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Theodore Ts'o has been shared in 19 public circles

AuthorFollowersDateUsers in CircleCommentsReshares+1Links
Gustavo Franco1,547I've started an experiment with my Google+ account disabling this circle (Googlers and Xooglers) from showing up on my home stream. I'll see how it will look like without my coworkers and former coworkers.In case you are wondering how to adjust and even disable the posts from a circle showing up in your home stream, read:https://support.google.com/plus/answer/1269165?hl=enI've moved the circle to be the 1st on my bar though so I still can easily peak at what folks are saying.  In case you are wondering how to do that, read:https://plus.google.com/113895942978964425455/posts/igWgAhX22qM2014-02-15 23:38:47324301
Markos Giannopoulos5,491Geeks rule! // +CircleCount has added a new tag system (see announcement here http://bit.ly/15XaDov). Thousands of profiles have been tagged already, so here are the top (by number of followers) geek-tagged plussers (full list at http://bit.ly/134FoFN) The top ten: 1) +Robert Scoble 2) +Amanda Blain 3) +Darya Pino Rose 4) +Michelle Marie 5) +Brian Matiash 6) +Wick Sakit 7) +Joe Azure 8) +Keith Barrett 9) +Derek Ross 10) +Ahmed Zeeshan  For other rankings see also - Most popular geeks by comments/+1's/shares http://bit.ly/16SAddw- Most engaging geeks http://bit.ly/15XdZYm #circleshare   #circlesunday   #geeks  2013-07-21 15:19:0049018312
Yvan Da Silva4,840Hi everyone,As many of you already know, I have a nice circle called "ReadThis", the name says it all. From time to time I go check what that circle is doing because I know they do great posts, have absolutely brilliant minds and have caught my attention at a moment or another.You don't have to do anything special to get in, this circle is in constant movement. People get in, some people get out etc. Depending on their posts, comments and activity. If you are new to Google+ then this is definitively a circle you might consider. You do not have to add them all, you can actually select which people you want to follow! Hope it will help you find great people.Happy Friday everyone ! #followfriday   #followfridaycircle   #sharedcircles   #sharedpubliccircles   #circleshare   #circlesharing  2012-11-09 16:53:45199303
martin shervington16,177Commoogling Engagers Circle TwoIn a change to my "Great Engagers" circle approach, here we have a collection of people who I have been interacting with quite recently.Many people are newer to Google but all have really engaged with me - especially around my posts on the concept of 'commoogling'.As I am keen to support a culture of collaboration, please add/share and make it your own! #publiccircles   #circleshare   #publiccirclesproject   #publicsharedcircles   #commoogling   #sharedcircles   #sharedpubliccircles  2012-10-19 13:34:39499472546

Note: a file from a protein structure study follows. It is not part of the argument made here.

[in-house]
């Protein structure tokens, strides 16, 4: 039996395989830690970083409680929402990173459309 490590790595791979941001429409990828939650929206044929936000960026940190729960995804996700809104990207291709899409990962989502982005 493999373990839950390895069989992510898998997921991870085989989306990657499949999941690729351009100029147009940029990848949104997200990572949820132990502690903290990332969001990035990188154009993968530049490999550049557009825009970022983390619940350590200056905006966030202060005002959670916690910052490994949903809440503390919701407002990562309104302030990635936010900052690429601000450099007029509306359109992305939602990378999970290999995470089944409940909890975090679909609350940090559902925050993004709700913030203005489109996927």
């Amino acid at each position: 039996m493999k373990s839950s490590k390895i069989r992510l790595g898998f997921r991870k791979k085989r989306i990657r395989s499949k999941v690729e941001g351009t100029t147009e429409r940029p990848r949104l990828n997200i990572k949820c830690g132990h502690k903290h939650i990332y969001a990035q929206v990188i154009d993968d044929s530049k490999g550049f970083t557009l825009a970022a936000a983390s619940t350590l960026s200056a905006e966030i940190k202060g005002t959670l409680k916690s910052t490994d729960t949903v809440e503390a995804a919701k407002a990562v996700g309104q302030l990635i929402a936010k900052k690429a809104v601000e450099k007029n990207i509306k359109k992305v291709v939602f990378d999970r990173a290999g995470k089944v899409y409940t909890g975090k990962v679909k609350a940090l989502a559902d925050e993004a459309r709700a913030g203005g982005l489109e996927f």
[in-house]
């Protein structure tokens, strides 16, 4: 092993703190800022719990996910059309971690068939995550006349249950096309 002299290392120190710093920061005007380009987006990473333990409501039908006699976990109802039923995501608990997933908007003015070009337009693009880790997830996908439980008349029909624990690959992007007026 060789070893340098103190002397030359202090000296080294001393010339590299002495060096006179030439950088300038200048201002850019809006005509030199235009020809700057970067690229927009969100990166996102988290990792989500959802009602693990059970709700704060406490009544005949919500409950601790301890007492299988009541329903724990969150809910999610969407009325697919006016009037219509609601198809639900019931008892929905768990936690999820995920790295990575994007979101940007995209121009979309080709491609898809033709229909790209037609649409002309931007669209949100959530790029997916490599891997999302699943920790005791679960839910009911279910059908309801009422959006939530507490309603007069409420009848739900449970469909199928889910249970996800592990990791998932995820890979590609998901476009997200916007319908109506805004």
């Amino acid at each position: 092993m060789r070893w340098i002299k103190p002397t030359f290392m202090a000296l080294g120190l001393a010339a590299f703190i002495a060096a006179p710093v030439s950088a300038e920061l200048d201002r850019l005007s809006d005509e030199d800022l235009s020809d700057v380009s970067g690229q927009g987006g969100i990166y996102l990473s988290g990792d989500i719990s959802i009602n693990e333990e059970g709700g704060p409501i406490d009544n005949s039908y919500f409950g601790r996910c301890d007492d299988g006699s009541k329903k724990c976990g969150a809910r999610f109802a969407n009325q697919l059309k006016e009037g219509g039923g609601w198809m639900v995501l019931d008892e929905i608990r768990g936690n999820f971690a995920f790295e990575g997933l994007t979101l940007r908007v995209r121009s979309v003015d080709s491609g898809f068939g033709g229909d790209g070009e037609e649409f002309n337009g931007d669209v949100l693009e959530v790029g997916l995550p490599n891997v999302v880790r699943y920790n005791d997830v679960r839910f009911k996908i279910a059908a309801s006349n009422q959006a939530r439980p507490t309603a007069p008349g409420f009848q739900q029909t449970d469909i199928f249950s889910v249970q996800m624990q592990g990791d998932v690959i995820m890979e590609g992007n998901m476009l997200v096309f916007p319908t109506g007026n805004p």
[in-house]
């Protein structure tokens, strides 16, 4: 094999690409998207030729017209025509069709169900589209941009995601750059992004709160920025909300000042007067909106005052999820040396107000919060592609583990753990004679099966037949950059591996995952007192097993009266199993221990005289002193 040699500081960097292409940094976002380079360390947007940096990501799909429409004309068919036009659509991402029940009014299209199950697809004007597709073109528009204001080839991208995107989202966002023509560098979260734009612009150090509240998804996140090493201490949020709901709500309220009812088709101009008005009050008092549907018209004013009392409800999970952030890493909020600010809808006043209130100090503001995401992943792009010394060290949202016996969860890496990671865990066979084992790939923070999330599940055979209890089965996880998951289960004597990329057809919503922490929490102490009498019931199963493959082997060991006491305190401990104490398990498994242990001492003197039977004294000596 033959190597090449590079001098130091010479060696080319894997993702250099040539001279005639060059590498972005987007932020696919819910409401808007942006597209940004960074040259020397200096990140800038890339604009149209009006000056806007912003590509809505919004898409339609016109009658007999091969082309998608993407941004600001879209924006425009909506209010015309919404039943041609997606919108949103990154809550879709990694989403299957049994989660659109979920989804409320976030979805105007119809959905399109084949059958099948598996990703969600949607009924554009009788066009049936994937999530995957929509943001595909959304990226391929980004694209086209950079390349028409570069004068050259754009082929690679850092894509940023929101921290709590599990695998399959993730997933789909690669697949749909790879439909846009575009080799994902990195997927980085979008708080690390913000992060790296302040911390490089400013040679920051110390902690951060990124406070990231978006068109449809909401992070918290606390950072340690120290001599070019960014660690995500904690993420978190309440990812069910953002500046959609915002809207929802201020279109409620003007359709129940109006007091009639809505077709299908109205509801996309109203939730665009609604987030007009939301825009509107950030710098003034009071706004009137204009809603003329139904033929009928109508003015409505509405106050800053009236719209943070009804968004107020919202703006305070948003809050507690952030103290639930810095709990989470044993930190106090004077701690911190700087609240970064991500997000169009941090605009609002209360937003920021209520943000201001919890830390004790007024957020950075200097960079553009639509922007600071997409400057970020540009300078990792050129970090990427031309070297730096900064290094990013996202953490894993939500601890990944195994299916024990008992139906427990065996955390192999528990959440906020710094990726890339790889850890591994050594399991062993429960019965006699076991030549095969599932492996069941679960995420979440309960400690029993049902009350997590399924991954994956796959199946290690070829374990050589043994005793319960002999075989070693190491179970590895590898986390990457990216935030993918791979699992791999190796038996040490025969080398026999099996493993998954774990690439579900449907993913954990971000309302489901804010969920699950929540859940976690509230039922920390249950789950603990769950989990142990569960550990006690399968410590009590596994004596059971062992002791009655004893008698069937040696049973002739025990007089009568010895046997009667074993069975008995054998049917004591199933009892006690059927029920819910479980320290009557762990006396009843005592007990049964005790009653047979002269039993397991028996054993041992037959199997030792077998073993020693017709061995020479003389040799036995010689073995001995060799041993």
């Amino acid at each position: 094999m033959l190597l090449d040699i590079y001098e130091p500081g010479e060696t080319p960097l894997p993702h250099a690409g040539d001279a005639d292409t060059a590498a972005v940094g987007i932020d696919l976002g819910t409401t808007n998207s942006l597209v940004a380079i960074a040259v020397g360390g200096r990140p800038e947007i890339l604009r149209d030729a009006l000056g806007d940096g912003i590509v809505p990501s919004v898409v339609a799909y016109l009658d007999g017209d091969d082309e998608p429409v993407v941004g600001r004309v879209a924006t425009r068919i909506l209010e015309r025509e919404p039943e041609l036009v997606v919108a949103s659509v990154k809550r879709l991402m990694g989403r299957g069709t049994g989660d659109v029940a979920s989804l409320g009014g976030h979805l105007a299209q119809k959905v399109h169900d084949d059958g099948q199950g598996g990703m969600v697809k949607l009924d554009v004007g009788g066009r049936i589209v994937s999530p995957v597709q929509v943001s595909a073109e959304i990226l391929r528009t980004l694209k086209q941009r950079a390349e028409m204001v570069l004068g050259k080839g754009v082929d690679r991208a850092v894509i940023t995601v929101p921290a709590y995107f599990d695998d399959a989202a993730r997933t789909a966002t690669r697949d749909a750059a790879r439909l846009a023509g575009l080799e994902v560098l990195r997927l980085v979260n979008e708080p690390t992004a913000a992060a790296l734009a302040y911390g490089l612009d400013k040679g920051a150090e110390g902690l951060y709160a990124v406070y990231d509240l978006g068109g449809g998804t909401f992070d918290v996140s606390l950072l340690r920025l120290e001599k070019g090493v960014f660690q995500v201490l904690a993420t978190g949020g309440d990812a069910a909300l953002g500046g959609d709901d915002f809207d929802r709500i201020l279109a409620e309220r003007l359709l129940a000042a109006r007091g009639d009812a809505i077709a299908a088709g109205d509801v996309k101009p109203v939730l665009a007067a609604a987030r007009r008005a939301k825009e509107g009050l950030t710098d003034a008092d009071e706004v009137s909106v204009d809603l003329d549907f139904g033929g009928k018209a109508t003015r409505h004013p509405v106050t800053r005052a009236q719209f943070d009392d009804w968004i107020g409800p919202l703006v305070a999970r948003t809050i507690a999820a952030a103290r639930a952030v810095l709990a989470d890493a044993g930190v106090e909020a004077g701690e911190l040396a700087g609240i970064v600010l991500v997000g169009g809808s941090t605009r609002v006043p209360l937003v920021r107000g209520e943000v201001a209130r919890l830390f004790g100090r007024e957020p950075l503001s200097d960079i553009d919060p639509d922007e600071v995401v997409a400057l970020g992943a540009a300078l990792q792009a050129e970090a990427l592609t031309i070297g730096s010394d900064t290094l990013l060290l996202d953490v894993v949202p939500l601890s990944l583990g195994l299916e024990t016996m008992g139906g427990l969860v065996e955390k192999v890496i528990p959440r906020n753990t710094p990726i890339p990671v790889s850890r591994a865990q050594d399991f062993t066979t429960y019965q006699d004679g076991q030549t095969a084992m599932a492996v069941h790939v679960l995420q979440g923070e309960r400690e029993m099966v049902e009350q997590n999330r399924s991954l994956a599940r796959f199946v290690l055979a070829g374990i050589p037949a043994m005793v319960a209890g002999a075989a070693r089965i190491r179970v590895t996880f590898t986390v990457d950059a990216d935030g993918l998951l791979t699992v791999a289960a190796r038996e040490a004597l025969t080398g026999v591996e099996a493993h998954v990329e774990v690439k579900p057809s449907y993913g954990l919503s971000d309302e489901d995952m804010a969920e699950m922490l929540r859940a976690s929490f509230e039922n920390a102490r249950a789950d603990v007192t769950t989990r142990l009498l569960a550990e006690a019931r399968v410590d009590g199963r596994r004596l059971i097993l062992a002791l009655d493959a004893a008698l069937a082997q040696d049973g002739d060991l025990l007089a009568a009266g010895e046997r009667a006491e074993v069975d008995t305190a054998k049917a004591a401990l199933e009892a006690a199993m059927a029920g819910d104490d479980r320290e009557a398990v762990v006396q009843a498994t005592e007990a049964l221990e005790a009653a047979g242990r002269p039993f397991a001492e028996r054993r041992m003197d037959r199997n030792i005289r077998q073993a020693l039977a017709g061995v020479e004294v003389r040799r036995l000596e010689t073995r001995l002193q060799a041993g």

Chris Goldsmith3,152Here is Circle #1 of Linux users I'm sharing this out specifically for +Steven Thompson who is a Linux Newbie and wants to learn - Please share any Linux Resources you have with him2012-10-11 13:19:24481001
martin shervington14,544September: New Engagers circle! (Note: this is 'new' people for the last couple of weeks.)Note: a few well known faces, but I'd missed them before...Well, it has been a very busy few weeks and here is a collection of NEW people who have been engaging with me.If you received an email then you are in the circle.Thank you for all the interactions through +1s, comments and sharesI will add you into the "Great Engagers Circles" when I next publish them.Over the next few weeks I will be focused of "People who comment and share" much more than I have done lately as I am putting in place a new system.As always, I aim to help people on their way and look forward to a bright G+ future together!Please feel free to add this in, share this on, and meet other people who have been relating to me. They are a good bunch! #sharedcircles   #publiccircles   #publiccirclesproject  2012-10-04 07:02:31111221029
Yvan Da Silva4,570I know I don't always read all your post guys, but if you are in here is because you do have posts that ROCK the world :D And because I don't have time to read all your posts, I give here the chance to others to do it :D  #sharedcircles   #circleshare  2012-09-17 12:36:44183602